‘Love versus hate’ has become a standard frame for describing today’s primary political divide. In the face of the world-wide rise of right-wing movements and governments, and especially since the demonstration of fascist and white supremacist groups in Charlottesville, it is generally taken for granted that hatred is the prime motivation for the most horrible and destructive political forces.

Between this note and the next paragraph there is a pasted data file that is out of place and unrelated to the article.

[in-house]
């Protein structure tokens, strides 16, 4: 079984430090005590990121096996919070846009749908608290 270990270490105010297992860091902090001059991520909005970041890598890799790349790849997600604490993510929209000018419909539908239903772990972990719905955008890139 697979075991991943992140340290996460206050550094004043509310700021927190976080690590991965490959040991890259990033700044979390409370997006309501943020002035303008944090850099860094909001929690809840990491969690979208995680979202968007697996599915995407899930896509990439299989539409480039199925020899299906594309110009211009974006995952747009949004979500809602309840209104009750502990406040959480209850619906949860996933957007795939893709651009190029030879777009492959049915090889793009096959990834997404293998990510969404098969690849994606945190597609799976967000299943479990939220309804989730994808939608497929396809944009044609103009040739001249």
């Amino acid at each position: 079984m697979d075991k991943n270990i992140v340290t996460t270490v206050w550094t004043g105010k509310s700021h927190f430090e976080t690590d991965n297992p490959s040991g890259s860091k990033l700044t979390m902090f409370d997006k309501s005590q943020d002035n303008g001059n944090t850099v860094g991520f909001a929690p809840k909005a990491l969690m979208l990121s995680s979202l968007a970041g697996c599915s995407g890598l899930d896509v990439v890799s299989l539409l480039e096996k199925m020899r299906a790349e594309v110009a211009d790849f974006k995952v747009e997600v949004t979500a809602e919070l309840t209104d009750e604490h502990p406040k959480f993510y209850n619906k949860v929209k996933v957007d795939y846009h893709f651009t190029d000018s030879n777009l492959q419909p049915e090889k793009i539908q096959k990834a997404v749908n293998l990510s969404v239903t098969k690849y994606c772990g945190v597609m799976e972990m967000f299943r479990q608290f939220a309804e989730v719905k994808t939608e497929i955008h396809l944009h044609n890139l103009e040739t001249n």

Protest and counterculture in America have evolved over time. From the era of civil rights to Black Lives Matter, gatherings of initially small groups growing to become powerful voices of revolution have changed the way we define contemporary cultural movements. In this excerpt from Assembly, authors Michael Hardt and Antonio Negri examine how some minority protest groups have adapted over time to be more inclusive in their organizational models without having a sole defined leader.